SB324 approval wrong for Milwaukee, wrong for voters
Statement of Common Council President Michael J. Murphy
Using twisted logic and the power of the majority, the GOP-controlled Legislature in Madison today approved regressive legislation restricting the ability of Milwaukee residents to vote. The legislation – which also negatively affects voters in other communities across the state – will ultimately discourage voters (elderly, disabled, working poor, and many African Americans and Latinos) who have a limited ability to vote during normal business/work hours.
Supporters of the legislation (SB 324) claim it was drafted to “level the playing field,” so that communities such as New Berlin (population approximately 40,000) could provide the same access to voting as Milwaukee (population 600,000). They say the intent of the bill is to make it fair between communities, but how is it fair that Milwaukee has to serve more than 300,000 voters in the same amount of hours at one site as Chenequa with 500 voters? If they want to set standardized hours then they should give us the ability to have more than one site. That’s how we are able to do it on Election Day — we operate multiple sites between 7:00 am and 8:00 pm. This bill is just a blatant attack on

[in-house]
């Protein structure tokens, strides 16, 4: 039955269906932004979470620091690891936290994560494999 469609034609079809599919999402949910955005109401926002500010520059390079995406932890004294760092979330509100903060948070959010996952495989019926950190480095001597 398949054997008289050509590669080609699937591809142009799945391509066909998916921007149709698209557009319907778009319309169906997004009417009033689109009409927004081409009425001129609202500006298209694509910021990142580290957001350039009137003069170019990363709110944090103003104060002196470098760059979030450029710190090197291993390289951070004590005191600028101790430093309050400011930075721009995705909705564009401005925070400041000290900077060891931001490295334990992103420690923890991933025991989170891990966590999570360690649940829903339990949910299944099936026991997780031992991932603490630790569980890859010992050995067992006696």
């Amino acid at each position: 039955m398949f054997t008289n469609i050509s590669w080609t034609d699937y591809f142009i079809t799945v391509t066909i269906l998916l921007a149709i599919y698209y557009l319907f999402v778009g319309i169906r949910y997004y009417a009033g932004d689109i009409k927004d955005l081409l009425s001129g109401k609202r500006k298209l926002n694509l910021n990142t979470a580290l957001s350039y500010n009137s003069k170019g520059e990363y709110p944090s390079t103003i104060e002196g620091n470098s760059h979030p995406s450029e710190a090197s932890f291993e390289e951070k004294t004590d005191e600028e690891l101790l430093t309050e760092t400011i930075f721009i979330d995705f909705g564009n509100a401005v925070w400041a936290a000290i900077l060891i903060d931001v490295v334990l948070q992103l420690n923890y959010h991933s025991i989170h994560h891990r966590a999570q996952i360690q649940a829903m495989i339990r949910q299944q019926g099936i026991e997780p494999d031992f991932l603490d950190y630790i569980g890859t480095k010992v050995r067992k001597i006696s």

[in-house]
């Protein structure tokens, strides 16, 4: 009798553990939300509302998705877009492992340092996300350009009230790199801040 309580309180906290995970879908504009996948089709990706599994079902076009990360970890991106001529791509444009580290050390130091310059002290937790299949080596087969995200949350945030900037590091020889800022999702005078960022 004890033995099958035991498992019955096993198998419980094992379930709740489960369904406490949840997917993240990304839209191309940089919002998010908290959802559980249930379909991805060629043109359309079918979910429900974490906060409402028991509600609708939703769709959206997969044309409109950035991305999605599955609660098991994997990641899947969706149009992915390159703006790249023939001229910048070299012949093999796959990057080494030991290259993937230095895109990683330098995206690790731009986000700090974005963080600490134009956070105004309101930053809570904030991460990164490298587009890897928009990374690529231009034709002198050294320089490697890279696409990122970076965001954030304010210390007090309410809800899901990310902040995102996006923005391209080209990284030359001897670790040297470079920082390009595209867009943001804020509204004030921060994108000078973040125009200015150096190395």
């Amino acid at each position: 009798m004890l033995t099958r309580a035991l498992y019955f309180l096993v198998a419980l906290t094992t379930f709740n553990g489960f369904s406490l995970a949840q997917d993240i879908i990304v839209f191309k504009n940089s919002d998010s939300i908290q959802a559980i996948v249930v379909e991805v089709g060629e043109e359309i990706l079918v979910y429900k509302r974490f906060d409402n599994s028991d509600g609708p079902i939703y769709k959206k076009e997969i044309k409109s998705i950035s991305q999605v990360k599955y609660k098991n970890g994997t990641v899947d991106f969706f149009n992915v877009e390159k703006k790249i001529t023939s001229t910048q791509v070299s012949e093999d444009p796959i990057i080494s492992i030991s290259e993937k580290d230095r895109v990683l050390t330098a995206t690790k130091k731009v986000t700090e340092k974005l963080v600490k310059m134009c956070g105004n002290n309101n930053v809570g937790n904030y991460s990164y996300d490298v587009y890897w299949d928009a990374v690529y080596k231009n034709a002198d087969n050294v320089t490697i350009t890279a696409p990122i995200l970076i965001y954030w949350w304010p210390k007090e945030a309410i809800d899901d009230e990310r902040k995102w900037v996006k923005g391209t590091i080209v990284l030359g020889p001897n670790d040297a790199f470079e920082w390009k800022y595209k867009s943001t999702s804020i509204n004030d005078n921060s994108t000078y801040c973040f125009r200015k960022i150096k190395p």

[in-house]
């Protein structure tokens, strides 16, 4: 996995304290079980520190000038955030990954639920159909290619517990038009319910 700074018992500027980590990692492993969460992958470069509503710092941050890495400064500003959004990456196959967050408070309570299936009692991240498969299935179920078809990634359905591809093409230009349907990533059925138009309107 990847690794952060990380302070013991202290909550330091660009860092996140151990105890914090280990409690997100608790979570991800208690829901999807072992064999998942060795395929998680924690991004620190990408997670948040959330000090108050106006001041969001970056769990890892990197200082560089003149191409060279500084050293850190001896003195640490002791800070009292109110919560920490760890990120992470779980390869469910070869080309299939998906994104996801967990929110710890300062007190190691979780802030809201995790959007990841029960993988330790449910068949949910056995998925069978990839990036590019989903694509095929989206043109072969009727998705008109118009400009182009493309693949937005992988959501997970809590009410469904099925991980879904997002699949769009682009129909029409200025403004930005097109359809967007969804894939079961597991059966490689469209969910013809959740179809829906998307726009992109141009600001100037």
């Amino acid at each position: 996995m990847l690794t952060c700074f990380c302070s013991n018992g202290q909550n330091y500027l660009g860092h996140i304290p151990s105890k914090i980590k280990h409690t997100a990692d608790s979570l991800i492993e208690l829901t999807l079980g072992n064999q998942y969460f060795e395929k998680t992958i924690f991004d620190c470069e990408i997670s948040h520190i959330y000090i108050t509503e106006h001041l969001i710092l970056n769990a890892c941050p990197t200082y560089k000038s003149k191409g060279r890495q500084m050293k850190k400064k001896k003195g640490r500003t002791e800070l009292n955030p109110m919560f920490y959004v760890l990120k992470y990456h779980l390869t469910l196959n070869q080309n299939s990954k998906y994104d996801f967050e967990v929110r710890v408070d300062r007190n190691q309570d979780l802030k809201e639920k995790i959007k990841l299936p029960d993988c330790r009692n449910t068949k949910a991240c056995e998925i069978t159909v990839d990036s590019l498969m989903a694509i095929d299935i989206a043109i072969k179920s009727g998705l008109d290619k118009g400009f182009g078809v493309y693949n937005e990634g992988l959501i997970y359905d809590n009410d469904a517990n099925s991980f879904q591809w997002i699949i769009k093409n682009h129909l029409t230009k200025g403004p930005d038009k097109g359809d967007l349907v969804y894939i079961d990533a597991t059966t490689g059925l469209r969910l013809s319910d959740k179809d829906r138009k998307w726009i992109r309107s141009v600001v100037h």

voters’ rights in larger municipalities
To me it is obvious the legislation is meant to rein in successful early voting in mostly Democratic-leaning larger cities, especially Milwaukee and Madison.
So instead of finding a solution to the perceived “level playing field” problem – such as finding a few hundred thousand dollars from the state surplus to allow smaller towns and villages across Wisconsin to provide extra voting hours – the GOP and Governor Walker have chosen to punish hard working urban residents in Milwaukee and other cities.
Worse yet, Governor Walker would rather hold a special session of the Legislature to look at new Voter ID measures that could likely cost millions of dollars to implement across the state (measures that may not even pass legal muster!).
It’s clear that today’s vote was meant to suppress the vote in Milwaukee and elsewhere in Wisconsin, and I believe it will be an anchor on Governor Walker’s political future going forward as people of color and the working poor will certainly look upon the rhetoric of the Governor’s outreach to their communities with suspicion.